Hot Admission Tips
Imagine how difficult it must be to choose between thousands of students with straight "A" grades. The admission officer wants subjective criteria to make a decision, and in most cases, this is the personal statement. So let’s look in more detail at what they are looking for.
One of the key complaints admission officers have, is that the personal statements are often poorly structured, and that they do not convey the reasons why the applicant wishes to study.
Get Into Uni surveyed UK admission officers to find out exactly what is their criteria. Below are the top requirements:
- Write in clear English.
- Allow friends, family, and teachers to read through your personal statement and provide feedback.
- List paragraphs.
- Be positive and enthusiastic.
- Remember that admissions tutors will read thousands of personal statements, and you want yours to be the one they remember.
- Write in short sentences.
- Be as clear as possible about why you have chosen your course of study.
- Set out the unique features and extracurricular activities that will allow you to be selected ahead of your peers.
- Take the opportunity to point out any occurrences or circumstances that may have affected your academic results.
- Construct the personal statement into 4 to 5 paragraphs.
- Keep sentences short and succinct.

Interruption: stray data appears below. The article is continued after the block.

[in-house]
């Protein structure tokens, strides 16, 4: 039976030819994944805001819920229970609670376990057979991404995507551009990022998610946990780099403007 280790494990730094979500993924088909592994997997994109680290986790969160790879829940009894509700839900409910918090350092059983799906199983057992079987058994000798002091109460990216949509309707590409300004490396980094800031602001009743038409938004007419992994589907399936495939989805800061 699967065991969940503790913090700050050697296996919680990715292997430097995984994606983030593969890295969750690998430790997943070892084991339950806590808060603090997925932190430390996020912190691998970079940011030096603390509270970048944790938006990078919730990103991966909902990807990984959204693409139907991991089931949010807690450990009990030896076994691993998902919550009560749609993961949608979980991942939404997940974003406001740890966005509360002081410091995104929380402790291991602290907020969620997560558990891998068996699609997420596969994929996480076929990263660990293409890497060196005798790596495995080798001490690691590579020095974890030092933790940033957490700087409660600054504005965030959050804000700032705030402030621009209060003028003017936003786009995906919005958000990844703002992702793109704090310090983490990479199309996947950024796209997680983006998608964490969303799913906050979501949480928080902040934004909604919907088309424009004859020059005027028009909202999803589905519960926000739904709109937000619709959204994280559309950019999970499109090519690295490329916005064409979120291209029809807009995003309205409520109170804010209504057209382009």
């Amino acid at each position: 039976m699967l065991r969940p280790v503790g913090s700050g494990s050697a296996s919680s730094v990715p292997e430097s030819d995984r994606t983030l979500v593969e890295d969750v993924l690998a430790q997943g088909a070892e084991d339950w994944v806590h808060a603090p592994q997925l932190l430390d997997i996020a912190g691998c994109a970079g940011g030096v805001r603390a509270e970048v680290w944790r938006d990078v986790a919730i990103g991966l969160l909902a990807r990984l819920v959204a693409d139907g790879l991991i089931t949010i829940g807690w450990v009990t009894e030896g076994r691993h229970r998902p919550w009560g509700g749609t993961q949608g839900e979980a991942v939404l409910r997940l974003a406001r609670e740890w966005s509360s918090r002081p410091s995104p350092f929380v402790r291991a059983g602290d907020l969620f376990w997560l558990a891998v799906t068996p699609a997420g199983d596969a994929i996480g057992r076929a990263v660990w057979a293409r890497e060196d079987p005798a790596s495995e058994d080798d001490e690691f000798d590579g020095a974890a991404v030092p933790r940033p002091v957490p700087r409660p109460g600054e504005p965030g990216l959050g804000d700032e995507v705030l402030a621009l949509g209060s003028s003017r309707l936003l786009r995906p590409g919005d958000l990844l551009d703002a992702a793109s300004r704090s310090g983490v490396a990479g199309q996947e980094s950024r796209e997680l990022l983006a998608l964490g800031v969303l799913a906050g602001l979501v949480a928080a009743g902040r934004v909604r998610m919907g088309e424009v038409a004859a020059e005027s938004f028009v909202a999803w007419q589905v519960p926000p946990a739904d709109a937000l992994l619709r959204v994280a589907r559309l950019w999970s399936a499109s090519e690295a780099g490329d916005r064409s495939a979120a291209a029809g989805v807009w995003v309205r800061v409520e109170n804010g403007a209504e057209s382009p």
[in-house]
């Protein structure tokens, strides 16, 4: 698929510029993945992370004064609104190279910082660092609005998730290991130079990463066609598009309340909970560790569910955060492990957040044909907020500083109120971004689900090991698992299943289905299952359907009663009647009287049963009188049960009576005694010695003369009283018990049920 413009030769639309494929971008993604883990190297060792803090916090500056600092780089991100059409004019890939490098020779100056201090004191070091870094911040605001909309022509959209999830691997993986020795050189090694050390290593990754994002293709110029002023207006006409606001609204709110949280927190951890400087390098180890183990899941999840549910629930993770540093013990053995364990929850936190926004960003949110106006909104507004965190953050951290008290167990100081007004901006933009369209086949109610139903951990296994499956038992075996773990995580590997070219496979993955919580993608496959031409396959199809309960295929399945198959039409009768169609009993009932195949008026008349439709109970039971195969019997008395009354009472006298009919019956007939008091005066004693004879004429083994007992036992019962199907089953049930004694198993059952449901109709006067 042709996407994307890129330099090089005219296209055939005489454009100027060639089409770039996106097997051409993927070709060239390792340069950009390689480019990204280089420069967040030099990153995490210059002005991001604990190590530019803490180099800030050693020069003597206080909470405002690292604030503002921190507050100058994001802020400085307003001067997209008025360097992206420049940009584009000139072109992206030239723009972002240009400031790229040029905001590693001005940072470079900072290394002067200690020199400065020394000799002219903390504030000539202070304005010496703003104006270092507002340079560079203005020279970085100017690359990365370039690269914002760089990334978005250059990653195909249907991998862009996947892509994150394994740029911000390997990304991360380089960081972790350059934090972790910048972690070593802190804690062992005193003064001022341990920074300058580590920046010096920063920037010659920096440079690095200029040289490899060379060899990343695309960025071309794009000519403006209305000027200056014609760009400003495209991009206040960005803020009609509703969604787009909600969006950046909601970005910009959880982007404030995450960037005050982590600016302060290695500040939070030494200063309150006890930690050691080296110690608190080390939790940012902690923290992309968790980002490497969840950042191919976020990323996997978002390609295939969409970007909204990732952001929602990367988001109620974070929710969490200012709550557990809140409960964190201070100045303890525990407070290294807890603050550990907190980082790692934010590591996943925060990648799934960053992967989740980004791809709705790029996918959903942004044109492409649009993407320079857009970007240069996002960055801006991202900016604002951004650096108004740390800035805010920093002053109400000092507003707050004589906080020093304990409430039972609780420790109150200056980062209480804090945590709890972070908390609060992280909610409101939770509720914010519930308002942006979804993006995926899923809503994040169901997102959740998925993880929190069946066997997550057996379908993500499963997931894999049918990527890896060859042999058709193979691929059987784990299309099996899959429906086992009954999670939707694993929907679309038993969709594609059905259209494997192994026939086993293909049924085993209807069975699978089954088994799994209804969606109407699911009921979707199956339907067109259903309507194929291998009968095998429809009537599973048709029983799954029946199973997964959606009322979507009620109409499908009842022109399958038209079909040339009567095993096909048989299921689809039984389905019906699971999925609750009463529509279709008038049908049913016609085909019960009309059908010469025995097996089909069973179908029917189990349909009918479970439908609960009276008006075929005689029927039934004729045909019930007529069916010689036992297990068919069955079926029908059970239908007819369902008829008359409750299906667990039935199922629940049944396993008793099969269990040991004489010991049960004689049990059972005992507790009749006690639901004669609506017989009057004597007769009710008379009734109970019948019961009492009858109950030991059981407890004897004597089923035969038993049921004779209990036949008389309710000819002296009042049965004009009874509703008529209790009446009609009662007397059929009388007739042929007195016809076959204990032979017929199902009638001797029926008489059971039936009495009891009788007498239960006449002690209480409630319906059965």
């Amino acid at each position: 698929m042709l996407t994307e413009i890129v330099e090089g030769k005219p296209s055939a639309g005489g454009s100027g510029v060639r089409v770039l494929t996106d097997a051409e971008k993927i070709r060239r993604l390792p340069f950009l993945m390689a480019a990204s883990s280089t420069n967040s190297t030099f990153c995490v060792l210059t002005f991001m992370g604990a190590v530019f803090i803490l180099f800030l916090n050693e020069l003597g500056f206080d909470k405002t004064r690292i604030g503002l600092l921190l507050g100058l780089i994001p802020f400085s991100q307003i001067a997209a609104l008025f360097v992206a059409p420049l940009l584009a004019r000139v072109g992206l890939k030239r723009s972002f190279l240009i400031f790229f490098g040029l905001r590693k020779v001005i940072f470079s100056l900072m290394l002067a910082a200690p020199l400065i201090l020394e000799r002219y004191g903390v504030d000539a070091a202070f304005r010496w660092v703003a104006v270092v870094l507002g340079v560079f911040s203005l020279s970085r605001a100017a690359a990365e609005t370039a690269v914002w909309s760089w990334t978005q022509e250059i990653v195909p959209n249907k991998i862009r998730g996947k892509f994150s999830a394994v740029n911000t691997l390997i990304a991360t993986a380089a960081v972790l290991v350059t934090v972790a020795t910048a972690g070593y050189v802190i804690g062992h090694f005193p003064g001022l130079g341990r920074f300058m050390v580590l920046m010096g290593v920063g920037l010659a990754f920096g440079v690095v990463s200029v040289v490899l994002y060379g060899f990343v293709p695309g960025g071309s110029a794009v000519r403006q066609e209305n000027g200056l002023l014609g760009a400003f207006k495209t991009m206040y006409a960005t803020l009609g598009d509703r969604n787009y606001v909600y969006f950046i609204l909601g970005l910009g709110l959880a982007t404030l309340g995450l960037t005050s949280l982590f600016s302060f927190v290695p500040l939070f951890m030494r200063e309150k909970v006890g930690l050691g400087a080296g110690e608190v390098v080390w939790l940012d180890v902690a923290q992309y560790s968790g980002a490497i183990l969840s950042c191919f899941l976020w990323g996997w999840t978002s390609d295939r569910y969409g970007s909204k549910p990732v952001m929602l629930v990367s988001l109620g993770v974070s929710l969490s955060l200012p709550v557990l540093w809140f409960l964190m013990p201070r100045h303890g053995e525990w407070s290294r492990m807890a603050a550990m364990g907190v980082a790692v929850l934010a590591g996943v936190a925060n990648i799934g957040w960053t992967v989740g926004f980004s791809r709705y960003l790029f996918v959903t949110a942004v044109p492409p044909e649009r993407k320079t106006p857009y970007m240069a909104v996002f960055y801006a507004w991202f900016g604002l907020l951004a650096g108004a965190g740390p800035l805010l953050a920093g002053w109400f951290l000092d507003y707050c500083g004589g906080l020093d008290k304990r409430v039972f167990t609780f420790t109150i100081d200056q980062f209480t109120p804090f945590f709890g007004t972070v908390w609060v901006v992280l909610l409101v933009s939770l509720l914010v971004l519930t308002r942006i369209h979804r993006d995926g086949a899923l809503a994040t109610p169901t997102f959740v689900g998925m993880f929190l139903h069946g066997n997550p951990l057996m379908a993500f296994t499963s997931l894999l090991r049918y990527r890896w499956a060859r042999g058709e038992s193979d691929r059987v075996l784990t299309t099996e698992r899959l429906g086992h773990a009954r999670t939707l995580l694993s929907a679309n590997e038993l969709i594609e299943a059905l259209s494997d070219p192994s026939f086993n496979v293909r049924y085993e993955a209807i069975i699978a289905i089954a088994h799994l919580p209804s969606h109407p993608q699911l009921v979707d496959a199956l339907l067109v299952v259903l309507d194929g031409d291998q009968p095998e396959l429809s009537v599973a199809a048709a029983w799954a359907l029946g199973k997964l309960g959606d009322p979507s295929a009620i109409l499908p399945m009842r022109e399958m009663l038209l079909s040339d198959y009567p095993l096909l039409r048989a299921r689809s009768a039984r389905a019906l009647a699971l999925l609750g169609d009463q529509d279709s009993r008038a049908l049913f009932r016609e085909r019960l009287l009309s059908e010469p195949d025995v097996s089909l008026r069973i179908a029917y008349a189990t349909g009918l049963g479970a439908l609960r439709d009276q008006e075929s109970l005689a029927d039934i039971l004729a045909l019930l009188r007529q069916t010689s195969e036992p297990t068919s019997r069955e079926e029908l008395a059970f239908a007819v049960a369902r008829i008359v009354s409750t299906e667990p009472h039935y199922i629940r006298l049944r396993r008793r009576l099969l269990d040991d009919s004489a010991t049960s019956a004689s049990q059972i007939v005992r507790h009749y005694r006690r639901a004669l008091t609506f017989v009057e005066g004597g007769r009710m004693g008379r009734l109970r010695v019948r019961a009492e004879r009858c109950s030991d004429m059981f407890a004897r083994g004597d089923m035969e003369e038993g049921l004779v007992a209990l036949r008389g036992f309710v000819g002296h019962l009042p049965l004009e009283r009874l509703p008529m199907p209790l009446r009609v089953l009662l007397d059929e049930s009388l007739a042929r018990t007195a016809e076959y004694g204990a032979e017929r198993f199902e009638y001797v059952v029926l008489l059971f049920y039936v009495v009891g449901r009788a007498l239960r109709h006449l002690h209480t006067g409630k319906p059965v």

Understanding what the admission officer would like to read, will be advantageous and make your statement stand out. Below are comments from official admission officers:
"The personal statement is very important, because it gives the applicant the opportunity to explain why they have chosen their course of study and university and why they think they would perform well on the course. It also gives the applicant the opportunity to set out their unique features, which they feel should lead them to be ranked ahead of their peers". University of Hertfordshire. Head of the University admissions service.
"At DMU, we are not looking only for students with a sound academic background - we seek students who are motivated and passionate about their subject area and have the potential to succeed in their studies. The graduate job market is competitive and we offer excellent preparation for both undergraduate and postgraduate students to enter or re-enter the world of work, but you have to be prepared to take advantage of the opportunities we offer if you are to succeed. The personal statement is a crucial part of the application process and can make the difference as to whether you are offered a place or not. This is especially true for courses where applicants have not been invited to attend an interview. In these cases, the personal statement is the only chance to sell yourself and give a flavour of whom you are". De Montford University.
"We are seeking aptitude, enthusiasm and genuine passion for the subject. The personal statement is important as a way of gauging motivation and enthusiasm, and helps us to assess the character of the applicant – what interests you and how you express yourself. Admissions tutors want to read statements that are clearly written and show why you are interested in the subject. Above all, be honest – it is easy to tell if work has been cribbed or copied". University of East London. Carol Elliott, Head of Admissions; Hamid Jahankhani, Admissions Tutor, School of Computing & Technology.
It is important that you are aware of your readership because the personal statement should be tailored to what the reader wants to hear.